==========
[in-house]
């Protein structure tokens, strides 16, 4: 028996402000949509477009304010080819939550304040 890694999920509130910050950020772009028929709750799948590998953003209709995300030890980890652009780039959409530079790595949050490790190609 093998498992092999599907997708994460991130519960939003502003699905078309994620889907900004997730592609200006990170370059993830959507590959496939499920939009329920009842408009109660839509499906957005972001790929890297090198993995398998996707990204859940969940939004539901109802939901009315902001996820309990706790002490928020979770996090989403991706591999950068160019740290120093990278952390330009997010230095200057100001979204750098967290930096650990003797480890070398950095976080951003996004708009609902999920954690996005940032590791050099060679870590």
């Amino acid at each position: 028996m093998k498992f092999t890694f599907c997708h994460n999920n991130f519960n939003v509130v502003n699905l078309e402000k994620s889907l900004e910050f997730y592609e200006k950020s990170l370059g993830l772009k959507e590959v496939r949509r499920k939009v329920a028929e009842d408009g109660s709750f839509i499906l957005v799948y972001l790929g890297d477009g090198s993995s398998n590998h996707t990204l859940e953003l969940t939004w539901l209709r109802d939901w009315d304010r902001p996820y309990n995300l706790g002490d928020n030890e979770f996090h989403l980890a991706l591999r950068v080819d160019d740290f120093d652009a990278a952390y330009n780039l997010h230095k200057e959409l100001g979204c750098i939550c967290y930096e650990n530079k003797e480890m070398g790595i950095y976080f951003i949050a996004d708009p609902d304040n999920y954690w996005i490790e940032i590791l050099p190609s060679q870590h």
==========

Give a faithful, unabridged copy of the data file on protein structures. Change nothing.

[in-house]
């Protein structure tokens, strides 16, 4: 028996402000949509477009304010080819939550304040 890694999920509130910050950020772009028929709750799948590998953003209709995300030890980890652009780039959409530079790595949050490790190609 093998498992092999599907997708994460991130519960939003502003699905078309994620889907900004997730592609200006990170370059993830959507590959496939499920939009329920009842408009109660839509499906957005972001790929890297090198993995398998996707990204859940969940939004539901109802939901009315902001996820309990706790002490928020979770996090989403991706591999950068160019740290120093990278952390330009997010230095200057100001979204750098967290930096650990003797480890070398950095976080951003996004708009609902999920954690996005940032590791050099060679870590």
């Amino acid at each position: 028996m093998k498992f092999t890694f599907c997708h994460n999920n991130f519960n939003v509130v502003n699905l078309e402000k994620s889907l900004e910050f997730y592609e200006k950020s990170l370059g993830l772009k959507e590959v496939r949509r499920k939009v329920a028929e009842d408009g109660s709750f839509i499906l957005v799948y972001l790929g890297d477009g090198s993995s398998n590998h996707t990204l859940e953003l969940t939004w539901l209709r109802d939901w009315d304010r902001p996820y309990n995300l706790g002490d928020n030890e979770f996090h989403l980890a991706l591999r950068v080819d160019d740290f120093d652009a990278a952390y330009n780039l997010h230095k200057e959409l100001g979204c750098i939550c967290y930096e650990n530079k003797e480890m070398g790595i950095y976080f951003i949050a996004d708009p609902d304040n999920y954690w996005i490790e940032i590791l050099p190609s060679q870590h």